Wednesday, October 24, 2018

Zachary J. Lechner

Zachary J. Lechner teaches history at Thomas Nelson Community College in Hampton, Virginia. His book The South of the Mind: American Imaginings of White Southernness, 1960-1980, was published by the University of Georgia Press in September 2018.

Recently I asked Lechner about what he was reading. His reply:
Although my research specialization requires that most of my reading pertain to US history, I try to branch out into other areas, when possible, to keep my mind stimulated and to pick up writing techniques from other authors, including novelists.

Currently, I’m on a bit of a Joan Didion kick, inspired by my recent viewing of the 2017 Netflix documentary Joan Didion: The Center Will Not Hold. I just finished reading Slouching Towards Bethlehem (1968), Didion’s classic collection of 1960s essays, many of which, in some way, detail the unraveling state of American society. The book’s centerpiece, “Slouching Towards Bethlehem,” first published in the Saturday Evening Post in September 1968, remains a stunning, fly-on-the-wall account of the San Francisco hippie scene as its initial heady idealism devolved into drug-fueled paranoia and ugliness. Didion’s image of a five-year-old child, lips coated with white lipstick, tripping on acid can still shock readers (as it did me) more than 50 years later. Even when Didion places herself in the middle of her essays, which occurs frequently, she remains somewhat aloof, a cool observer taking it all in from a critical distance. She’s alternately intrigued and repelled—often at the same time—by the various subcultures, from Las Vegas quickie wedding parties to a Communist Party USA splinter group, that she encounters.

I just started Didion’s Play It as It Lays, her 1970 novel about a former model and actress who ends up in a mental institution. (Didion is obviously captivated by “things fall[ing] apart,” as a Yeats poem she quotes at the beginning of “Slouching Towards Bethlehem” puts it.) Although I’m only twenty pages in, I’m impressed by the author’s ability to say so much with so little. Her writing is deceptively simple. In fact, every word is there for a reason. I can only imagine how much she labored over this book.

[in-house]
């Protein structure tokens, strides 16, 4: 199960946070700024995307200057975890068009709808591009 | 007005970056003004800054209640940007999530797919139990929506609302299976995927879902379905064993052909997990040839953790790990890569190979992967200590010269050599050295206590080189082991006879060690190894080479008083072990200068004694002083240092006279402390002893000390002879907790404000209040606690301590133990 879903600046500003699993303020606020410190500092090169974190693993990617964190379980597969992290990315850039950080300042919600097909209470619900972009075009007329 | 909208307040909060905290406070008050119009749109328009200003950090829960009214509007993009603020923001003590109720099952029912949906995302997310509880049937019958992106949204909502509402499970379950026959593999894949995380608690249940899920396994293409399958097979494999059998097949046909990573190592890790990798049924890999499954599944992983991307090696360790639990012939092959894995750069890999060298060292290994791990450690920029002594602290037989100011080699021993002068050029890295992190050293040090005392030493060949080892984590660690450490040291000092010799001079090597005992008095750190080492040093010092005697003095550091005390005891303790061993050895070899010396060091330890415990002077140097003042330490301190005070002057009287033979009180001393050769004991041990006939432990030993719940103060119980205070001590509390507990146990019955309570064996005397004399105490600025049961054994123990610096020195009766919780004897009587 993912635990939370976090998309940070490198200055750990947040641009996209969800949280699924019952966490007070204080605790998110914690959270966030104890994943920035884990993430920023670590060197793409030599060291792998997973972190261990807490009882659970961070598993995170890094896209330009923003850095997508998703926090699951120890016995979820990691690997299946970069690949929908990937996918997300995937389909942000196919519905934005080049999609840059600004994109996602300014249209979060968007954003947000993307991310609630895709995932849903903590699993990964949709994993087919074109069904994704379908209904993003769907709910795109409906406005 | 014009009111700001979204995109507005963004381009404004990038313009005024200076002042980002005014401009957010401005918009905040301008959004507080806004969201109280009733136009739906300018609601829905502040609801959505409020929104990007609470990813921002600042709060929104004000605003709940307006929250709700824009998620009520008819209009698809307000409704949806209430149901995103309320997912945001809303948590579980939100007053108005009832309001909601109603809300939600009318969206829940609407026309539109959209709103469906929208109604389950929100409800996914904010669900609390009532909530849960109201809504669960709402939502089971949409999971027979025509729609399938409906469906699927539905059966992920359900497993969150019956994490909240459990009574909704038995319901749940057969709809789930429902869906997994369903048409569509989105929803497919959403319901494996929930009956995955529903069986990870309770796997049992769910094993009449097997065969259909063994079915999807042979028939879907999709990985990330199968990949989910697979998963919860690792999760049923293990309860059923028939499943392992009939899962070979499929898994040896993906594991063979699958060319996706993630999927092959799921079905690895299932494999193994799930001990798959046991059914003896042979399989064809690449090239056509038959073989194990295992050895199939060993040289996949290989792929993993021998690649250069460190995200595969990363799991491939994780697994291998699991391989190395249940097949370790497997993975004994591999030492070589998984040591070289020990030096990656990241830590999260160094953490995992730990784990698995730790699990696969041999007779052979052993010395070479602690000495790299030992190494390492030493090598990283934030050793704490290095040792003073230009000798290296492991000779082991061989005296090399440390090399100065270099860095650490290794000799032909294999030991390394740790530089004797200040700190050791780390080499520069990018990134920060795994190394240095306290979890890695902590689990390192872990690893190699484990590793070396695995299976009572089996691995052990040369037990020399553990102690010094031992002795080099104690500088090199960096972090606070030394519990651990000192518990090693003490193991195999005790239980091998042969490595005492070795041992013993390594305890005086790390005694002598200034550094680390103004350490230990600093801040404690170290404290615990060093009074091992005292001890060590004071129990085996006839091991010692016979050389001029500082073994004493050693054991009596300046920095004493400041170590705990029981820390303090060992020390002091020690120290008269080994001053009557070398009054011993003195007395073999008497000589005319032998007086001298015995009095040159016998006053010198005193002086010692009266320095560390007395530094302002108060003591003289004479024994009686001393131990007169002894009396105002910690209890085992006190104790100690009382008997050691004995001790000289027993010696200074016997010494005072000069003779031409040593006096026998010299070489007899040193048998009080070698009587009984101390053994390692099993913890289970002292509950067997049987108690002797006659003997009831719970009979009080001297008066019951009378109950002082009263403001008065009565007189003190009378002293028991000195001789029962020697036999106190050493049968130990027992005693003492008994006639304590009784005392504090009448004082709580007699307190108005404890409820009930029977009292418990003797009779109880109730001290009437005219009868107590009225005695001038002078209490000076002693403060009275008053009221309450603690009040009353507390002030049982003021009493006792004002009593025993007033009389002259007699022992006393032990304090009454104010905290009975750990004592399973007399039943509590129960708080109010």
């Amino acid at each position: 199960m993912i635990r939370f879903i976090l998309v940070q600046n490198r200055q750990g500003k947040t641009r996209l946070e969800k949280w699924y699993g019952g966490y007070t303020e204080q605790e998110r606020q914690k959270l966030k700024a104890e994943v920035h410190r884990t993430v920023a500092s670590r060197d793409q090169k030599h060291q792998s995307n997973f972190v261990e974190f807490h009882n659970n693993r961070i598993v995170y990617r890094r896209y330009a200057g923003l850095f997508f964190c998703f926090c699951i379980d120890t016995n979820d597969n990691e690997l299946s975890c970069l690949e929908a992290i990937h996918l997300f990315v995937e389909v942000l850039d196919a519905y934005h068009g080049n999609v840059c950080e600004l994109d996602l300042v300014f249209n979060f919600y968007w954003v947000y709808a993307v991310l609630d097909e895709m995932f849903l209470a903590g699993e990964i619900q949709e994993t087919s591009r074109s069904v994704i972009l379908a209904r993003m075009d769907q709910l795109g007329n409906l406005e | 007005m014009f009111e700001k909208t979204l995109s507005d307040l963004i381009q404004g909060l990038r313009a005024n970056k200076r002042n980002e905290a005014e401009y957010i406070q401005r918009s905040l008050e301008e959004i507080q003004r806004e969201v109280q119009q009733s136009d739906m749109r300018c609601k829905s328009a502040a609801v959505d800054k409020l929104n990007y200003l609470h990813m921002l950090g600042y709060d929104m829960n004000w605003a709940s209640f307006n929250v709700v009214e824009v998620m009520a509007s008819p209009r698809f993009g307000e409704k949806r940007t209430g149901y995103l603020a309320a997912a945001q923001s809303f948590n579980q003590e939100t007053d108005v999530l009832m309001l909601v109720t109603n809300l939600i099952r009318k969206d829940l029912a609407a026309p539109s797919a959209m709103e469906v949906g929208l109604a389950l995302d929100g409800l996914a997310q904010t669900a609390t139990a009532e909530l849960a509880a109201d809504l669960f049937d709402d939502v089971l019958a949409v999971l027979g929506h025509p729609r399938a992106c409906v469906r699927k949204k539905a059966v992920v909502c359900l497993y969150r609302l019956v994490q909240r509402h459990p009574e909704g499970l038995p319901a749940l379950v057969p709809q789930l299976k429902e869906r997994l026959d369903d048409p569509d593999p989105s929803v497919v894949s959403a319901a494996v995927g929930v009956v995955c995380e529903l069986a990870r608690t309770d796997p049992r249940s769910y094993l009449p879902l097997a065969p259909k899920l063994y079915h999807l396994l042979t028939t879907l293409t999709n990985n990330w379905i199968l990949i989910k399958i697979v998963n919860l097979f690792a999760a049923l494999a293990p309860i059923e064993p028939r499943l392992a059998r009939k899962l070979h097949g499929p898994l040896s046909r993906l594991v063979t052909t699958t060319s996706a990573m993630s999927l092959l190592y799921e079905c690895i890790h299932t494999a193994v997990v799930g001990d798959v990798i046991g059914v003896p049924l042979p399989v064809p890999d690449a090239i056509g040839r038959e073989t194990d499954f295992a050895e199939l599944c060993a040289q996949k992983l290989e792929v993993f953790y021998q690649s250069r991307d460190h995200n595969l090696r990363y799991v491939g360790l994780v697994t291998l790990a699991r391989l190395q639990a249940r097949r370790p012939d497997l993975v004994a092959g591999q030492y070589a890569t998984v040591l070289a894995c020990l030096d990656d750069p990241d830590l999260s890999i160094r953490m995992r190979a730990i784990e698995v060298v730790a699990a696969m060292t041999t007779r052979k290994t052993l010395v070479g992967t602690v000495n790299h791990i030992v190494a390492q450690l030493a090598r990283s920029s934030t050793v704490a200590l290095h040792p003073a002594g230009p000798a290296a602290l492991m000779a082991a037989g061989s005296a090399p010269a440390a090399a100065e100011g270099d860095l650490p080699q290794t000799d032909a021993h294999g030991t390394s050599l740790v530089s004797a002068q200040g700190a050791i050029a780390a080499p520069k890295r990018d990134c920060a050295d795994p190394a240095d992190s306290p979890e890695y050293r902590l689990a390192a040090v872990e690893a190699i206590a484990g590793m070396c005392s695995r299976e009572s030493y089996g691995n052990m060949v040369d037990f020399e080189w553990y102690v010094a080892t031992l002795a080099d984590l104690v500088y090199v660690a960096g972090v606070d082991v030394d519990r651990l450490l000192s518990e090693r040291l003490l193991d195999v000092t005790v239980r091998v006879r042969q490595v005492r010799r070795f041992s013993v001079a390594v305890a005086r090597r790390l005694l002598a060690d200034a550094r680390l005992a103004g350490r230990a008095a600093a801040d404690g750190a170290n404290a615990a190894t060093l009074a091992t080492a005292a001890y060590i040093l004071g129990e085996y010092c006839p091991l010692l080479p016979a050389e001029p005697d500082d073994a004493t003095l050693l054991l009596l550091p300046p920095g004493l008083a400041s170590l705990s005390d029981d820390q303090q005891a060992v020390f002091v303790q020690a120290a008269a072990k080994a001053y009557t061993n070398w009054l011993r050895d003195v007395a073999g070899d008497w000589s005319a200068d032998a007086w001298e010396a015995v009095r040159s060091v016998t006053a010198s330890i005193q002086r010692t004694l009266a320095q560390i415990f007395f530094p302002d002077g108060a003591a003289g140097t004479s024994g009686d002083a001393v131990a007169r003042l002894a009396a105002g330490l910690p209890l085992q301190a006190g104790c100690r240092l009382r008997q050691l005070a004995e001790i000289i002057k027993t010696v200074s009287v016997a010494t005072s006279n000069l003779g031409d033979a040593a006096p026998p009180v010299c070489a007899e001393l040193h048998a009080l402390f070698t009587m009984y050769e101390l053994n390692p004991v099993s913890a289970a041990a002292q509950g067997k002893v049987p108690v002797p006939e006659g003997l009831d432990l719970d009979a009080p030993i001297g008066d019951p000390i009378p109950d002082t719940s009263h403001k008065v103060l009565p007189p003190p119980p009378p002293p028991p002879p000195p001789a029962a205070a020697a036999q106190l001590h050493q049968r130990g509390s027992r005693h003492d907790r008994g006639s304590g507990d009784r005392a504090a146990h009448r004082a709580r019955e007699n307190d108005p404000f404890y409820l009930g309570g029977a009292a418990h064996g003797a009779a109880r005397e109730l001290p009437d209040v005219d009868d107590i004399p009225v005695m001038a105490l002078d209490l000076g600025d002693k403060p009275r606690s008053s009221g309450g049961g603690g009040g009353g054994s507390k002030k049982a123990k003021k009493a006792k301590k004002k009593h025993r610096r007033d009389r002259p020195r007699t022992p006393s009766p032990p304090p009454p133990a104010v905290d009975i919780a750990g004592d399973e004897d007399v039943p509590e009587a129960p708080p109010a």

In between Slouching Towards Bethlehem and Play It as It Lays, I read historian Mark R. Cheathem’s The Coming of Democracy: Presidential Campaigning in the Age of Jackson (2018). I happened to receive a free copy, and I’m fascinated by the politics of the Jacksonian period. Cheathem sees the birth of modern political campaigning emerging gradually during the presidential elections between 1824 and 1840. Where Cheathem’s somewhat textbook-like account excels is in its analysis of the various aspects of the era’s shifting “cultural politics”—material culture, political music, print culture, auxiliary organizations, and so on—that, along with an increasingly sizable electorate, led to an astounding 80 percent voter turnout in the election of 1840. I found Cheathem’s discussion of that contest between incumbent Democrat Martin Van Buren and Whig challenger William Henry Harrison revelatory, especially the book’s explanation of the Whigs’ sophisticated electioneering techniques.

Soon, I’ll jump back into background reading for my current research project (Jimmy Carter’s cultural and political iconography) with historian Nancy Mitchell’s Jimmy Carter in Africa: Race and the Cold War (2016). I’ve heard good things about it.
Learn more about The South of the Mind at the University of Georgia Press website.

--Marshal Zeringue